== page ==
A recent article in the American Chemical Society journal examined the potential for generating electricity from the difference in saltiness between freshwater and seawater.

In the process, called "pressure retarded osmosis", freshwater flows naturally by osmosis through a special membrane to dilute seawater on the other side. The pressure from the flow spins a turbine and produces electricity using no fuel and with no greenhouse gas emissions.

The study concluded that using this process on just one-tenth of the global river water flow into the oceans could generate enough power to meet the electricity needs of 520 million people.

Now scientists at Penn State have extended the potential of the idea to producing electricity from any water which contains food waste, domestic waste or animal waste.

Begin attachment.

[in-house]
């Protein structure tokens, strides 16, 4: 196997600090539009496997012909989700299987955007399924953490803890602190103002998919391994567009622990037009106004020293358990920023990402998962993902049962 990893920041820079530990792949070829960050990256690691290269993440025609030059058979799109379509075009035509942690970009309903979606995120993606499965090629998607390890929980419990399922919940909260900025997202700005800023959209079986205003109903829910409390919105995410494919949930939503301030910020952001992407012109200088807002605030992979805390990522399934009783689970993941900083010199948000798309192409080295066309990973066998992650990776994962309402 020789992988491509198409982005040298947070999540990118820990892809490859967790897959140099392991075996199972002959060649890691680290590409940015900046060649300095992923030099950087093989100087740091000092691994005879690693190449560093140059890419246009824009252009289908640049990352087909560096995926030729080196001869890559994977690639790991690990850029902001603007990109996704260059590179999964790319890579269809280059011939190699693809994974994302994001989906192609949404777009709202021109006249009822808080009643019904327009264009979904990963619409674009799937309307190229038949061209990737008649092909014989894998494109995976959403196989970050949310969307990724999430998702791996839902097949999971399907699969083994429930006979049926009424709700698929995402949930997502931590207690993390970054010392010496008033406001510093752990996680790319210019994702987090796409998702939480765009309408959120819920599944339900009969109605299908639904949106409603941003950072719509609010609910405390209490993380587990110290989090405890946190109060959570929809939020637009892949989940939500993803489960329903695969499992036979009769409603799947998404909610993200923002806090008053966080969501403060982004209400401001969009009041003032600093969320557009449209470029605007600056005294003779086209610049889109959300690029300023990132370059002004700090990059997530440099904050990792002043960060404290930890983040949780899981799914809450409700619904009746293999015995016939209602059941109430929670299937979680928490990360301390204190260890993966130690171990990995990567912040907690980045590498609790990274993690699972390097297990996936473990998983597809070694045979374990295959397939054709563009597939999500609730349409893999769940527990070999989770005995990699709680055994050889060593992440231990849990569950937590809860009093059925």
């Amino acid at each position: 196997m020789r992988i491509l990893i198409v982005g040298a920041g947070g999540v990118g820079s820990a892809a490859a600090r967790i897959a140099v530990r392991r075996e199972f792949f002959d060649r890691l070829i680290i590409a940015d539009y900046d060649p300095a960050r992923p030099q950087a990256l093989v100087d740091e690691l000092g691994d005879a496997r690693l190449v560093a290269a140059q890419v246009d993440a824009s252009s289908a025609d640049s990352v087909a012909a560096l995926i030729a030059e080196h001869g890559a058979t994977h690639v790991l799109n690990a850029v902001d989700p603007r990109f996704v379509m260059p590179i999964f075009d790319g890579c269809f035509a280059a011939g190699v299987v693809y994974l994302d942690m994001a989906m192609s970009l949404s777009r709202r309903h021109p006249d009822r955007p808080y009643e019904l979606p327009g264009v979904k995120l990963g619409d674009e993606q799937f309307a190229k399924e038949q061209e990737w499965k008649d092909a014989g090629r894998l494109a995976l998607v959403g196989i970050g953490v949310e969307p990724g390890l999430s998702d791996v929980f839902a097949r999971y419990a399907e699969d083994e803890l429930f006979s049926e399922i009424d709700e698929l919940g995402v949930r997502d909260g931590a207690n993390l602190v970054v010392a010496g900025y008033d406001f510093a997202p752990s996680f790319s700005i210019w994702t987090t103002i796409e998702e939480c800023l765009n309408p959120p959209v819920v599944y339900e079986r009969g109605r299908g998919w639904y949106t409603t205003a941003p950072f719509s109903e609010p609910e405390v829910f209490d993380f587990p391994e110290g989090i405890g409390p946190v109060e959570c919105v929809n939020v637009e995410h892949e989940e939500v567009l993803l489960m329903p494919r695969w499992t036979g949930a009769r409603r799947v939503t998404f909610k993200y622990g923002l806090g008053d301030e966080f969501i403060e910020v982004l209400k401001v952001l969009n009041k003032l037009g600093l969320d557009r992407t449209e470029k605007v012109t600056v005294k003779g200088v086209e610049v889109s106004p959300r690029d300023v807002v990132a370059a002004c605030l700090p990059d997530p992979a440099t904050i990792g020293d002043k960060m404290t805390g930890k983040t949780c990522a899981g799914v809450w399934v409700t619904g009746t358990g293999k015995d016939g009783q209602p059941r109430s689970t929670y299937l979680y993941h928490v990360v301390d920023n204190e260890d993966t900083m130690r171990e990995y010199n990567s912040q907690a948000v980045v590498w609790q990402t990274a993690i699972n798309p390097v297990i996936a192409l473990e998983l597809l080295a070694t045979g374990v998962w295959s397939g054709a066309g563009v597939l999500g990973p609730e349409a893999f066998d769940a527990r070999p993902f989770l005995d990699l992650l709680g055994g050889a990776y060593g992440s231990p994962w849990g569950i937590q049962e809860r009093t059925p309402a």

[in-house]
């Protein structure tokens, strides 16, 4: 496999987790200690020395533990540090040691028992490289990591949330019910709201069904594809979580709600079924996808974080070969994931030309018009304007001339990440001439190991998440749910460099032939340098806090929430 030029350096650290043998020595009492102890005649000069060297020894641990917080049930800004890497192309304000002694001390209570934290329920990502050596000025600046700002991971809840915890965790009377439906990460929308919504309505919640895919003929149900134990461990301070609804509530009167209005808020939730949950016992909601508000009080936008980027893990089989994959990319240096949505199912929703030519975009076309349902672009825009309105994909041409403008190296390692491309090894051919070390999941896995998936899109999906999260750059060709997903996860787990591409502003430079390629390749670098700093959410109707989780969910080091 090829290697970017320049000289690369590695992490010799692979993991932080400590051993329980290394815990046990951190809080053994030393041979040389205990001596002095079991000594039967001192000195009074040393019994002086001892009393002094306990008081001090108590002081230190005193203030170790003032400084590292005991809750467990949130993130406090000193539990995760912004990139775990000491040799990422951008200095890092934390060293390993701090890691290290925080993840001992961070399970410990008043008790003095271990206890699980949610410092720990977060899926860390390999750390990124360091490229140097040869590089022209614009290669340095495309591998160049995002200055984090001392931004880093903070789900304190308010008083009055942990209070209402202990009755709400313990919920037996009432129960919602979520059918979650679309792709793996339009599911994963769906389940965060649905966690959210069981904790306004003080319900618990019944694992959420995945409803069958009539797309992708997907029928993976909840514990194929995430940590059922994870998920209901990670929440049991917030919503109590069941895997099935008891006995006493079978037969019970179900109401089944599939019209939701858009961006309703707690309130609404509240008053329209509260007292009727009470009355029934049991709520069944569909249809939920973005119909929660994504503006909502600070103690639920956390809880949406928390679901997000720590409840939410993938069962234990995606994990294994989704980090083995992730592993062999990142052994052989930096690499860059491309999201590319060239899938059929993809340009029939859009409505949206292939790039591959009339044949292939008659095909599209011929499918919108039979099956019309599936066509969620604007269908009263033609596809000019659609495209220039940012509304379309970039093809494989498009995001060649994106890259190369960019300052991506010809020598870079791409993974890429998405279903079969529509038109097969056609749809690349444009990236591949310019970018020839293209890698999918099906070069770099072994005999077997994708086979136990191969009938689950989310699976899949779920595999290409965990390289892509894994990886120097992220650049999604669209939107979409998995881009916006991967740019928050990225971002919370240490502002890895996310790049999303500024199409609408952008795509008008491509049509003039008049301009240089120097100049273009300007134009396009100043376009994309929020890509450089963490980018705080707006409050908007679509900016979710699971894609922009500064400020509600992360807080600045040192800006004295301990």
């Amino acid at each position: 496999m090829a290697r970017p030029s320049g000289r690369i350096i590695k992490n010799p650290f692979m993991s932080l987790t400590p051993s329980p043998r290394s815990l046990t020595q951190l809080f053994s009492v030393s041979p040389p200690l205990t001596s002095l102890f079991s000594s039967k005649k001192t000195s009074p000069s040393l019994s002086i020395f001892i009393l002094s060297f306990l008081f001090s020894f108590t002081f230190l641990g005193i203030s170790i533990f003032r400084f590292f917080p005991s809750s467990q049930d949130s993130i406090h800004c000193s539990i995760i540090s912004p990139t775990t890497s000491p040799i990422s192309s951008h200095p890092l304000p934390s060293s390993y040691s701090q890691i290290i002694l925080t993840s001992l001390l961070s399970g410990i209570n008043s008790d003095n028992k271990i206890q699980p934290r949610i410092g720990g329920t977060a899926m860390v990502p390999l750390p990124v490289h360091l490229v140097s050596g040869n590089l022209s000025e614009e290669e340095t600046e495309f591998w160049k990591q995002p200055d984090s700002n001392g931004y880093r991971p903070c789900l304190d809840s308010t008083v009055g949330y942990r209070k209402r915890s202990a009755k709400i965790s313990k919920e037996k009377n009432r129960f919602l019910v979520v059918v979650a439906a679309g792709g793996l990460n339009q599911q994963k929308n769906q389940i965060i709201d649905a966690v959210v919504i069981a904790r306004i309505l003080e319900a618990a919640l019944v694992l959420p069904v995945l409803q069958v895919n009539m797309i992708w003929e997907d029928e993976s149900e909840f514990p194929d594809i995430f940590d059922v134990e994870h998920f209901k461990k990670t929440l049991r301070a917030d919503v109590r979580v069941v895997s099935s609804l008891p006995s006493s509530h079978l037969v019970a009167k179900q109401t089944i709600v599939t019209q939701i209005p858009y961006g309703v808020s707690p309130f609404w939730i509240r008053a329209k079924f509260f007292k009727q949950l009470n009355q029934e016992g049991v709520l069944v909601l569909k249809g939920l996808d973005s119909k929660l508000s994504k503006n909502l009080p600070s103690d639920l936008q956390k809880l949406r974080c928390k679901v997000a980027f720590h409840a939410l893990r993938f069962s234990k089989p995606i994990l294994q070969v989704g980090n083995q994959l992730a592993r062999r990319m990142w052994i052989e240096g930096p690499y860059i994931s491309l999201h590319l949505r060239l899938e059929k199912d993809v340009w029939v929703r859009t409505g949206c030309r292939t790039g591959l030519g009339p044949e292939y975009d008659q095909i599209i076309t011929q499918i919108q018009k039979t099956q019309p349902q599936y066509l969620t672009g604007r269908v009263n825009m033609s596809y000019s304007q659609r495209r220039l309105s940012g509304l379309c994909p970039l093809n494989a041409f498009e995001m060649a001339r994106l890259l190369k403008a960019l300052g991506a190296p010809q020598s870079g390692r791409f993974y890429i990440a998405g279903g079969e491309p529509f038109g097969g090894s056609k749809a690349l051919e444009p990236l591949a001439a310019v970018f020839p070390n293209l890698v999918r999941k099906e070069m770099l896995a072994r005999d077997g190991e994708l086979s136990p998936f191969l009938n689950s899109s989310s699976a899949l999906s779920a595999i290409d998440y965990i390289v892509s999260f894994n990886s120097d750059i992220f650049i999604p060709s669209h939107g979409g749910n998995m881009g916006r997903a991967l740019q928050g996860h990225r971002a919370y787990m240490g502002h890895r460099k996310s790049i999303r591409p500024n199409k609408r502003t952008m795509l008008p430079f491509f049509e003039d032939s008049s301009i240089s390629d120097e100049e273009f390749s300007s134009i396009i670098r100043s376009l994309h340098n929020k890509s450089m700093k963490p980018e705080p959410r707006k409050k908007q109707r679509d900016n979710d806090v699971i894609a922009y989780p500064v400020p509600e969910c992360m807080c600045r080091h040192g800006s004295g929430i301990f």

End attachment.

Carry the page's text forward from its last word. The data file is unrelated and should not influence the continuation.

The process first uses a naturally occurring exoelectrogenic bacteria, that consumes organic material and produces an electric current, to remove the organic matter from the waste water. They then add ammonium bicarbonate. The ammonium bicarbonate solution works similarly to seawater for producing electricity through osmosis.

After it has been used in the process, the ammonium bicarbonate is easily removed from the water by heating it to 43°C.  The ammonia and carbon dioxide that make up the salt boil out and are recaptured and recombined for reuse. The heat for this would come from waste heat from the process which produced the waste water.

Project leader, Professor Bruce E Logan, said that "Waste heat makes up 7 to 17 percent of energy consumed in industrial processes, There is always a source of waste heat near where this process could take place and it usually goes unused."